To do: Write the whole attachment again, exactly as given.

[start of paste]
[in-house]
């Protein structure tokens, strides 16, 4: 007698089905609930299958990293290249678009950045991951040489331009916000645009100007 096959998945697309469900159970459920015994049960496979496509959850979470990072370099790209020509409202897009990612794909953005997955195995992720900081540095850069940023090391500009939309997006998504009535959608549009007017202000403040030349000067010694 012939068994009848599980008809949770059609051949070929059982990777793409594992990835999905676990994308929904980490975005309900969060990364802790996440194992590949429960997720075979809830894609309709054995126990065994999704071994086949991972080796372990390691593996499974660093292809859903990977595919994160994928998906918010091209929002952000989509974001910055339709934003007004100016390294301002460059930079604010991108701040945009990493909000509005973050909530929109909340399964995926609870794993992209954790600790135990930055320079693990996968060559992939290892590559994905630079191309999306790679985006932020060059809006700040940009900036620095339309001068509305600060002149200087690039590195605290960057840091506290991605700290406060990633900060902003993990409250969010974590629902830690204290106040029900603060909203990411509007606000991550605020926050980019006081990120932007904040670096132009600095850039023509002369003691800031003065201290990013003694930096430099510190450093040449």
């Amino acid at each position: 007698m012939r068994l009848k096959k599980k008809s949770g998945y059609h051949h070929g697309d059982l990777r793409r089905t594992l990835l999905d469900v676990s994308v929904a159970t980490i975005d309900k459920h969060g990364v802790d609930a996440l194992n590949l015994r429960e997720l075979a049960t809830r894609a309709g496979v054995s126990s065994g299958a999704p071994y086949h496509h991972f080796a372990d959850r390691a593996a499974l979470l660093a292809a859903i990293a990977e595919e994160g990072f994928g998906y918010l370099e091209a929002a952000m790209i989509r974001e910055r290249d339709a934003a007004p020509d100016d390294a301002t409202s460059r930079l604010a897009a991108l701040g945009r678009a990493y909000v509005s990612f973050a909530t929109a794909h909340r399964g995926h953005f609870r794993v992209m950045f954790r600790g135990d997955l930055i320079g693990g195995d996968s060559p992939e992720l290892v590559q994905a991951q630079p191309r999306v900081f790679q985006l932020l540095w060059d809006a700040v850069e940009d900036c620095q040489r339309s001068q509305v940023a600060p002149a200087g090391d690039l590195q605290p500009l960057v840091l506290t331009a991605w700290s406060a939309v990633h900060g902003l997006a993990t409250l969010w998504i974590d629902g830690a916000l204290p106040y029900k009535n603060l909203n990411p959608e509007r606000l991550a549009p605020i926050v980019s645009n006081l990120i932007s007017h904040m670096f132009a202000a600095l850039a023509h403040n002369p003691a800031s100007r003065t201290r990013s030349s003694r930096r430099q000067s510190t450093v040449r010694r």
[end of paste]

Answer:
[in-house]
């Protein structure tokens, strides 16, 4: 007698089905609930299958990293290249678009950045991951040489331009916000645009100007 096959998945697309469900159970459920015994049960496979496509959850979470990072370099790209020509409202897009990612794909953005997955195995992720900081540095850069940023090391500009939309997006998504009535959608549009007017202000403040030349000067010694 012939068994009848599980008809949770059609051949070929059982990777793409594992990835999905676990994308929904980490975005309900969060990364802790996440194992590949429960997720075979809830894609309709054995126990065994999704071994086949991972080796372990390691593996499974660093292809859903990977595919994160994928998906918010091209929002952000989509974001910055339709934003007004100016390294301002460059930079604010991108701040945009990493909000509005973050909530929109909340399964995926609870794993992209954790600790135990930055320079693990996968060559992939290892590559994905630079191309999306790679985006932020060059809006700040940009900036620095339309001068509305600060002149200087690039590195605290960057840091506290991605700290406060990633900060902003993990409250969010974590629902830690204290106040029900603060909203990411509007606000991550605020926050980019006081990120932007904040670096132009600095850039023509002369003691800031003065201290990013003694930096430099510190450093040449």
């Amino acid at each position: 007698m012939r068994l009848k096959k599980k008809s949770g998945y059609h051949h070929g697309d059982l990777r793409r089905t594992l990835l999905d469900v676990s994308v929904a159970t980490i975005d309900k459920h969060g990364v802790d609930a996440l194992n590949l015994r429960e997720l075979a049960t809830r894609a309709g496979v054995s126990s065994g299958a999704p071994y086949h496509h991972f080796a372990d959850r390691a593996a499974l979470l660093a292809a859903i990293a990977e595919e994160g990072f994928g998906y918010l370099e091209a929002a952000m790209i989509r974001e910055r290249d339709a934003a007004p020509d100016d390294a301002t409202s460059r930079l604010a897009a991108l701040g945009r678009a990493y909000v509005s990612f973050a909530t929109a794909h909340r399964g995926h953005f609870r794993v992209m950045f954790r600790g135990d997955l930055i320079g693990g195995d996968s060559p992939e992720l290892v590559q994905a991951q630079p191309r999306v900081f790679q985006l932020l540095w060059d809006a700040v850069e940009d900036c620095q040489r339309s001068q509305v940023a600060p002149a200087g090391d690039l590195q605290p500009l960057v840091l506290t331009a991605w700290s406060a939309v990633h900060g902003l997006a993990t409250l969010w998504i974590d629902g830690a916000l204290p106040y029900k009535n603060l909203n990411p959608e509007r606000l991550a549009p605020i926050v980019s645009n006081l990120i932007s007017h904040m670096f132009a202000a600095l850039a023509h403040n002369p003691a800031s100007r003065t201290r990013s030349s003694r930096r430099q000067s510190t450093v040449r010694r």